I hinted at this awhile back, but ever since last year, I’ve been sloooooowly working on building a Guerrilla Gravity Pedälhead.
The Salsa Bucksaw I’ve been riding is a great, fun bike…but leaves a bit to be desired in Pisgah most of the time. The particular characteristic that can be problematic is its handling in high speed downhills. What happens is essentially that the suspension isn’t able to completely deal with the undamped rebound from the tires AND deal with high speed, chattery downhills full of roots and small rocks. Maybe part of it is a limitation with the Wren fork I have, but it can’t be entirely that. Either way, last summer I started shopping around for a new bike a bit more appropriate for more WNC conditions.
I decided early on that ideally, two bikes would probably suit the area well. One, a sturdy trail hardtail, and the other a full suspension in the 150mm-ish travel category. So I started out demoing whatever I could get my hands on. The full suspension bikes I tried last summer were great bikes, but they didn’t really “wow” me for what they were. I had an opportunity to demo a
Pedälhead and was instantly impressed with how fun and capable the bike was. At that point, I decided I’d start with the trail hardtail, to be especially suitable for spots like DuPont, Bent Creek, Tsali, and some of the less rowdy Pisgah stuff.
I spent MONTHS acquiring parts, and even more simply, deciding how to build it. I decided that budget wasn’t much of an object for this bike, and that I’d build it how I wanted. The only role cost would play would be how long it took to finish it. Ha. Along the way, I decided to use a heavy US-manufactured focus, because why not?
Here’s the build list:
|Frame||Guerrilla Gravity |
Pedälhead (2017) Med
|Fork||MRP Ribbon Air 29er (140mm)|
|Headset||Cane Creek 110|
|Hubs||Industry Nine Hydra, Boost, Centerlock, Microspline|
|Rims||DT Swiss XM481 (29er, 30mm inner width)|
|Valves||e13 Tubeless Valves|
|Rim Tape||Stans 25mm|
|Tires (F/R)||WTB Vigilante Light/High Grip 29×2.6″, WTB Trail Boss Light/Fast 29×2.6″|
|Tire Insert (R)||Huck Norris|
|Spokes||DT Swiss Competition 2.0/1.8|
|Brakes||Hayes Dominion A4|
|Rotors (F/R)||Hayes D-7 203mm, Hayes D-7 180mm|
|Rotor Adapters||ASHIMA Centerlock Adaptor Centra-XL AC03|
|Crank||Race Face Turbine CINCH 170mm (136mm spindle)|
|Chainring||WolfTooth 30t for CINCH and 12spd Hyperglide+|
|Bottom Bracket||RWC BSA30 440c stainless bearings|
|Shifter||Shimano XTR M9100|
|Rear Derailleur||Shimano XTR M9100 GS|
|Cassette||Shimano XTR M9100 10-45 (12spd)|
|Chain||Shimano XTR M9100|
|Dropper Seatpost||Oneup Components 150mm (v1) shortened to 143mm drop|
|Dropper Lever||WolfTooth ReMote Light Action|
|Handlebar||Spank Oozy Trail Vibrocore 780mm 31.8 clamp|
|Stem||Spank Spoon 31.8 clamp 40mm|
|Grips||Ergon GA2 Fat|
|Saddle||WTB Volt Pro|
In general, I absolutely love this bike and how it rides. I’ve had a few minor component issues, some of which I’m still trying to work out. First, the issues.
- Brakes: I was getting howling from the brakes, particularly the rear. It was occurring under moderately hard braking scenarios, and I could modulate it away with lighter pressure on the rear brake. This was under totally dry conditions, too. The front was always quiet for me. I got rid of the noise (so far) by switching from the pre-installed semi-metallic pads to the (included) metallic pads.
- Valves: This has been the biggest issue I’ve had with the bike. I bought the fancy e13 valves instead of using something more basic because I wanted valves that didn’t wobble on the rim, and I am tired of the little nut loosening up all the time. The front valve has been fine. I’ve been having continuous problems with the rear, though, and I’m not sure why. Something has been tearing up the rubber seal on the valve cores. I have less than 100mi on this bike, and I’m already on my 3rd valve core. The most recent time I replaced the core, I pulled the valve out and inspected it in detail. There was gunk accumulated inside it, presumably from the sealant. I blew it out with my compressor before reinstalling, so we’ll see if the seal remains intact. But any more trouble with it and I’m installing an old Stans valve I’ve got lying around.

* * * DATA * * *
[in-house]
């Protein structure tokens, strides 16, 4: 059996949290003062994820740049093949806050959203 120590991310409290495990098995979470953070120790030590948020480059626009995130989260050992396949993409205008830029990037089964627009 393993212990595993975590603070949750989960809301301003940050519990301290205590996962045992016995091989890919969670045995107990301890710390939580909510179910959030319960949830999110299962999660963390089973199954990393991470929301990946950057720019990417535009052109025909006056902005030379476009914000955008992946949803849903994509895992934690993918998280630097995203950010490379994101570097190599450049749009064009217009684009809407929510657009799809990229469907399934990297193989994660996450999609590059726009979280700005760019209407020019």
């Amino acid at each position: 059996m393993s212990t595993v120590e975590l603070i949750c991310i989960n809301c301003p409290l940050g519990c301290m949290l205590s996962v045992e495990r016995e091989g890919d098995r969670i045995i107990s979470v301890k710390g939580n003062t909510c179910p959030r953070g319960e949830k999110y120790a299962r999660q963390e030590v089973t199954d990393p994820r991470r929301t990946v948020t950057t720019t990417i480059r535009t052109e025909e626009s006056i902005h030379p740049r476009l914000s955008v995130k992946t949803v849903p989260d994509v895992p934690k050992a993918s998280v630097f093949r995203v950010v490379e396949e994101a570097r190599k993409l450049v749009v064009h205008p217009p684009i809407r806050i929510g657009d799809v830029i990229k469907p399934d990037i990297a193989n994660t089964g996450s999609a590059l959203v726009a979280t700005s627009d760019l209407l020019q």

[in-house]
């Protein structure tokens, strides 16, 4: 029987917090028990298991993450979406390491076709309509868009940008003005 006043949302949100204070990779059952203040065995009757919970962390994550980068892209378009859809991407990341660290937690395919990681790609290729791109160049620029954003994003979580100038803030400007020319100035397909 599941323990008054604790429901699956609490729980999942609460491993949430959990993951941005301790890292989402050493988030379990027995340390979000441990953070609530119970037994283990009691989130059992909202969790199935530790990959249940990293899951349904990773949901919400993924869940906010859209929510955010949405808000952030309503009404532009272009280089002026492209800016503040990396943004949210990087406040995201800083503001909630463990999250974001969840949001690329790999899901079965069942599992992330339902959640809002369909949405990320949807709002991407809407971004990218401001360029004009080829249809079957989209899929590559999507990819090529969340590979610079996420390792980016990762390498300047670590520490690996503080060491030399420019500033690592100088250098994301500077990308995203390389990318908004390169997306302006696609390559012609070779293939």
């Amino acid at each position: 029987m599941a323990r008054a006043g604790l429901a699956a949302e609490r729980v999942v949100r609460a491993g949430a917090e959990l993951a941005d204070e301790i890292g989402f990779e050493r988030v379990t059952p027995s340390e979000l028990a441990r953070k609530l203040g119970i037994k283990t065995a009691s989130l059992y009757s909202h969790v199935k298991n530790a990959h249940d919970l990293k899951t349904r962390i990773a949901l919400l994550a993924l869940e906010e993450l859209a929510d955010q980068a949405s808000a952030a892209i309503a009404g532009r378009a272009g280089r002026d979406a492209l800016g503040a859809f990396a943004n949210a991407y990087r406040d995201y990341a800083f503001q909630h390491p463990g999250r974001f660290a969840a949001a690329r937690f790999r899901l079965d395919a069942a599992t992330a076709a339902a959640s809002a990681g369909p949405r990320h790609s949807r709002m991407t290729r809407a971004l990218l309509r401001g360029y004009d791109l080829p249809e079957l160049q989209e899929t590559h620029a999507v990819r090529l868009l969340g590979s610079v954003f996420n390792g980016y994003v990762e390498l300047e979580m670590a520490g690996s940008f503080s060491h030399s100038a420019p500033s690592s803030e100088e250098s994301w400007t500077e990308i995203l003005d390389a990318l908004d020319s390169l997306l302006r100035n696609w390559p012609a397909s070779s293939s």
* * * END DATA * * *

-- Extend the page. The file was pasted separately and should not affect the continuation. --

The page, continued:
- Rim tape: With all the trouble I’ve had keeping air in the tires (which I at first attributed to using a cheap Tyvek tape), I’ve pulled the rear tire off several times, and had to retape the rim every time I’ve done so. The tape I’ve used (25mm Stan’s tape, and 1″ Tyvek tape) hasn’t been quite wide enough to completely cover the bead seat, and hasn’t been narrow enough to totally fit inside the channel. Consequently, the tape peels up every time I remove the tire. Considering how tight these WTB tires are, I think I’ll probably wind up using narrower tape so it doesn’t creep up onto the bead seat area of the rim at all, and is only just wide enough to cover the holes.
Otherwise, everything has been great on this bike. The fork is easily the best fork I’ve ever used. I’m still fiddling with the settings to get it exactly where I like it, but I think I’m close. I think going with 140mm was a good choice based on the terrain I’ll be using it on.
The brakes are absolutely phenomenal. They’re easily better than any brake I’ve ever used, too. Installation was a breeze. Modulation is excellent. Power is definitely where I want it. My goal with using big, heavy 4-piston brakes on this bike was to reduce hand fatigue on long descents. I haven’t pushed that threshold yet, but I will soon. I liked the feel of the semi-metallic pads, but the noisy rear was just too much. The metallics are great, too. Probably a better choice for when I’m pushing longer descents (generating more heat) and also for the more varied conditions I tend to deal with (wet to dry and back to wet again), though.
I haven’t mentioned it in this post so far, but I built the wheels for this bike myself, as my very first wheel build. I took a wheelbuilding class with Jenny at Appalachian Bicycle Institute and I’m so far thrilled with the outcome. It was a bit of a trying experience, though. For one, I learned that I’m a slow wheel builder. Not a problem if I’m working at home without any sort of time restrictions. But the class was 8hrs and you were supposed to be done. Well, I wasn’t even close. Part of that was my fault for forgetting parts (I forgot to put the PHR washers in my parts bag the night before and had to run home to grab them). But that alone didn’t account for all the extra time that the wheel build took me.